Wednesday, September 26, 2012

Red Beans & Rice

My cousin recently told me that she'd never had red beans and rice.  For shame! My sister-in-law got this recipe from the back of a mystery novel set in New Orleans.  I've altered it a bit to give it some more flavor.  It says it serves six, but I'd say it would easily serve more than that, unless you skip the rice and just eat the red beans and sausage like a gumbo, then it might only serve six.  It's very filling, and it freezes really well.  To thaw it back out, just put the frozen block in a pot and put it over a very low heat shifting regularly until you have enough liquid in the bottom to keep the beans from burning.  Then  turn the heat up to medium-ish and stir it every so often, again to make sure the beans don't burn.

Here's the original recipe with my alterations and additions in ( ) :

This recipe takes approximately 5 hours, so start it early.  I started mine around 1 and we were eating around 6:30 or so.  I am sure this could be accomplished in a crock pot overnight, or all day, and taste just as good, but I've never tried it.  I don't think my crock pot is big enough, truthfully.  

Red Beans and Rice

*1 lb Dried Kidney Beans

*2 qt Cold Water
*1 meaty ham bone or a thick slice of raw ham cut into cubes
(Instead of ham, I used smoked pork neck bones.  They're about $1 lb and I had several bones leftover for soup beans or stock later.  You could also use smoked turkey wings for good flavor if you're not into pork)
*1/2 lb hot sausage sliced thick (I used andoullie, but I imagine you could use ground sausage, too.  It does need to be REALLY flavorful, because it's going to lose a lot of flavor to the beans and water.)
*1 bunch scallions, including green tops
*1 bell pepper
*2 stalks celery
*3 medium onions
*pinch of thyme (more like 2 or 3 good big pinches)
*4 bay leaves
*Cayenne Pepper or Tobasco Sauce (I used both... )
*Salt (liberally)
*White Rice - not instant
(Tony Chachere's Creole Seasoning)
(Cavender's Greek Seasoning)
(Beef Boullion - 2 regular cubes)
(1 chile pepper)

I have doubled the recipe and thrown in 1 lb of black beans instead of a second lb of kidney beans, so it was a red & black beans and rice.  Still fabulous.  I don't like celery, but all the vegetables cook down into a flavorful mush if simmered long enough, so you can sneak all kinds of stuff to picky eaters in this dish.  Even if it's still recognizable, it doesn't taste like itself anymore.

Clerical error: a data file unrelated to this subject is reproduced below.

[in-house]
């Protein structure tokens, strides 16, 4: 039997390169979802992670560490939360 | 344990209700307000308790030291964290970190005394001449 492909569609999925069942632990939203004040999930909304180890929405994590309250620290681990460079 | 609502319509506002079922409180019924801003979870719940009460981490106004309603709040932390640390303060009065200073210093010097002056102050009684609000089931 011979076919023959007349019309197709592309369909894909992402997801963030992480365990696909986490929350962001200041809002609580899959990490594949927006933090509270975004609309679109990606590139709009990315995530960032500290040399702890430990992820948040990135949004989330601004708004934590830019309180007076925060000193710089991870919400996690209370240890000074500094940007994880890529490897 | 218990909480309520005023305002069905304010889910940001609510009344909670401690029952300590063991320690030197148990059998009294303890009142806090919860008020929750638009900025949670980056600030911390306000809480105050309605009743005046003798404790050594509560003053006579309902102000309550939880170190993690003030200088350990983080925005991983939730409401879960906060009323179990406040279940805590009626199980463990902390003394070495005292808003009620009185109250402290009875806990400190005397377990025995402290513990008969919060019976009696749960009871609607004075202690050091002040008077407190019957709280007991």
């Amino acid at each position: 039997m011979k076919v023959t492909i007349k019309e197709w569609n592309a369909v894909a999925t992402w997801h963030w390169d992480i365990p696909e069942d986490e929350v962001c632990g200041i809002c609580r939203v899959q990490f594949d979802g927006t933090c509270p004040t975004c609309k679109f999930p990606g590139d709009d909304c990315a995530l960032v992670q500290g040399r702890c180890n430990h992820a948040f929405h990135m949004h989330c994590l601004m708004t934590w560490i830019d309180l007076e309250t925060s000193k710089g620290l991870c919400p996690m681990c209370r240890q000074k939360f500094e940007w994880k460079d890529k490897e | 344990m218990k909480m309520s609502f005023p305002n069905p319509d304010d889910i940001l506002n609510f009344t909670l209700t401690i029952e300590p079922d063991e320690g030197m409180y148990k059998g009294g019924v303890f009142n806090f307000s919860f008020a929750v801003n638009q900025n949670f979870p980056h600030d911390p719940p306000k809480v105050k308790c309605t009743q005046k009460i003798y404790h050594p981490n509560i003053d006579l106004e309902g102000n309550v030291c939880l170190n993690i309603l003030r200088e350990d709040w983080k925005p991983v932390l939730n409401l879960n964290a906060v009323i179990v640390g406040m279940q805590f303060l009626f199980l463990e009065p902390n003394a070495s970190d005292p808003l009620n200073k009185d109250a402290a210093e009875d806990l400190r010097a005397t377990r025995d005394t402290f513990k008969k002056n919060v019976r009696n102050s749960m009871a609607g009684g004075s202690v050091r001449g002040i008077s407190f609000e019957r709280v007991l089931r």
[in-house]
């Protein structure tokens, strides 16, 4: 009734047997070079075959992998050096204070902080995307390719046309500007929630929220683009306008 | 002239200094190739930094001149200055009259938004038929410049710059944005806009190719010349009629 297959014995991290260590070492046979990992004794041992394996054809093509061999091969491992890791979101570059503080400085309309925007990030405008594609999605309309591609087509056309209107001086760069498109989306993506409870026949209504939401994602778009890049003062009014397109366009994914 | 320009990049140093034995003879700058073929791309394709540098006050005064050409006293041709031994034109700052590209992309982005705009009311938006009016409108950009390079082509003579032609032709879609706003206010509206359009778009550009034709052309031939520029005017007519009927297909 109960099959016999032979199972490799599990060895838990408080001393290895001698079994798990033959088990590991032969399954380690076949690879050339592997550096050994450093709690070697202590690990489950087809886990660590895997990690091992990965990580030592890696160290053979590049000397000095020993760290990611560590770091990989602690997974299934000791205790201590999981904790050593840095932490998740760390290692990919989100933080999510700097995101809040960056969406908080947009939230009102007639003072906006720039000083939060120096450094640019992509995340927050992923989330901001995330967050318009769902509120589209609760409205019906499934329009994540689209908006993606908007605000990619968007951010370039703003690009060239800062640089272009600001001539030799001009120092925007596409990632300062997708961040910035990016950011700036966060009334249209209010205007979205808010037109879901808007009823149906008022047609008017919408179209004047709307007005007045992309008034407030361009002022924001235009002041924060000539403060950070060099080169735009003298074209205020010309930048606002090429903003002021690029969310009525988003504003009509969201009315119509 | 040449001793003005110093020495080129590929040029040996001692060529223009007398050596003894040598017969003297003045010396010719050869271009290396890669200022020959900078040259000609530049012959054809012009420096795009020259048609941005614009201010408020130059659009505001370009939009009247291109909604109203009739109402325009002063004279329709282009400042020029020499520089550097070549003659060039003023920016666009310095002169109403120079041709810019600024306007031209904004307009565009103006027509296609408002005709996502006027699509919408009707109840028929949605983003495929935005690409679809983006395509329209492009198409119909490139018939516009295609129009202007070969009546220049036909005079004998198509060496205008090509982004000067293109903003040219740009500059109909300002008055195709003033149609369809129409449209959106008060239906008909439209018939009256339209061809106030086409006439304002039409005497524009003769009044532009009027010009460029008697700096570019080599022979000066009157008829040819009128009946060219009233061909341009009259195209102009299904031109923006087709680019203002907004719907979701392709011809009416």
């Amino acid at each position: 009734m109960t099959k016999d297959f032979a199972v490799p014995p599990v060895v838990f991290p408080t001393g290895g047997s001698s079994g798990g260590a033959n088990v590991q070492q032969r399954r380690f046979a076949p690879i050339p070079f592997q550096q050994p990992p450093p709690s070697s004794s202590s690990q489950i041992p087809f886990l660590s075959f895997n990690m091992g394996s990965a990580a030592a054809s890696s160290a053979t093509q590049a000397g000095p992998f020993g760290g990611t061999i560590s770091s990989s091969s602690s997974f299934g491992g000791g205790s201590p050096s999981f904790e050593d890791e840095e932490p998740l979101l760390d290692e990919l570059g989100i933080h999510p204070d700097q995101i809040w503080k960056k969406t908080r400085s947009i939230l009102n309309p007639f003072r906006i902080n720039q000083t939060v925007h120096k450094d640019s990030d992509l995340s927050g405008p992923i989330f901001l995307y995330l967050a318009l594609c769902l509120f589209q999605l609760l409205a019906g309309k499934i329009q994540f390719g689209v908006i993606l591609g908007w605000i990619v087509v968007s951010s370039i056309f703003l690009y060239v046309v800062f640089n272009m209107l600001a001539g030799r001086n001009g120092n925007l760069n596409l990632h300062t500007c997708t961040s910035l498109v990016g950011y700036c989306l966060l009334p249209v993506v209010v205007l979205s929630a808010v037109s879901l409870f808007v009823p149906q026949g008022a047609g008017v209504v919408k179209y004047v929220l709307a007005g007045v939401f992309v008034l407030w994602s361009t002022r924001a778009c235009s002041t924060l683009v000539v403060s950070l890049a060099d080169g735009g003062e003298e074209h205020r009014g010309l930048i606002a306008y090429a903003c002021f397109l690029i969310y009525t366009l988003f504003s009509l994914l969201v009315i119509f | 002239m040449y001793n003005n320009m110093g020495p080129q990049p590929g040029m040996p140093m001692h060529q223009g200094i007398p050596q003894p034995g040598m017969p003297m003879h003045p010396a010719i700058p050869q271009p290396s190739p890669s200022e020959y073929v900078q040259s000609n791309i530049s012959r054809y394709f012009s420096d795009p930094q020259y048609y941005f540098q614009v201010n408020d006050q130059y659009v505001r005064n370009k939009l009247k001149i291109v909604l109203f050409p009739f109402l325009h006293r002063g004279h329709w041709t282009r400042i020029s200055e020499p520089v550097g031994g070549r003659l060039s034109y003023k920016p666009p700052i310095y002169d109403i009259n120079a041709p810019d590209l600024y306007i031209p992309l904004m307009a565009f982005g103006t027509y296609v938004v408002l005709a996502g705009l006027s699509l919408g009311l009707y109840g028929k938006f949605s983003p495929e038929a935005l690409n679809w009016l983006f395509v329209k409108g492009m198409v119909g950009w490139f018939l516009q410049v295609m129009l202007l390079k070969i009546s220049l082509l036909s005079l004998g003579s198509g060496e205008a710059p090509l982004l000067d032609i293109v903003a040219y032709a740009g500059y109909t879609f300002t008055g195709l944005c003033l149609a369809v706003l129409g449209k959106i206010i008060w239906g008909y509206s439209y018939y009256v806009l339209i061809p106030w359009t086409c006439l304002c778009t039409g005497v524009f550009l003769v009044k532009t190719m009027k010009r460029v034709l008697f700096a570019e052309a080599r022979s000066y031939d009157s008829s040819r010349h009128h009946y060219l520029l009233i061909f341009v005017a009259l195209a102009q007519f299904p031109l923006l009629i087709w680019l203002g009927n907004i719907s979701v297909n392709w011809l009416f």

NOTE:  If you are one of those people who pre-preps their veggies etc. before they cook, add an additional half hour to the cook time before smashing the beans.

If you prefer instant rice, add an additional half hour to cook time after smashing the beans.

Rinse the kidney beans twice, toss any that don't look good (discolored), and get rid of any foreign debris that might've snuck into the bag.  Put beans and 2 qts of water in a big heavy pot.  You need at least a gallon stock pot for this.  It seems superfluous for 2 qts of water and some beans, but all your veggies are going to disintegrate into more broth, so you need the space.

Add the ham (boiling meat of choice), sausage, salt, and pepper.  Put on medium heat.

While your beans are heating and soaking - chop your veggies and toss them in as you go.  Add your seasonings (the original recipe calls for very little seasoning.  I liberally dosed mine with some additions, and it was not overly spicy)

When the mixture boils (I had to turn mine up to a med-high heat to obtain a boil) reduce heat to a simmer, and allow to cook for 3 hours, stirring every 30 minutes (or basically when you think about it, but don't wait too long.)

Using a spoon, squash about 1/4 of the beans against the side of the pot.  If they don't mash easily, try again in 30 minutes. 

40 minutes after you've mashed your beans, taste and tweak the seasonings.  Allow to cook for another 30 minutes while you prepare the white rice.  

Ladle beans over rice and serve.

All the veggies will practically disappear, and mashing the beans thickens the broth into something like a gravy.  I didn't squash enough beans, so mine was thinner than expected, but still really tasty. 

If you don't add anything else to the original recipe, I definitely recommend some cajun-ish spices, and don't be afraid of salt.  The beans and rice both really dull down any spices you add, so the broth has to be flavorful enough to make up for it.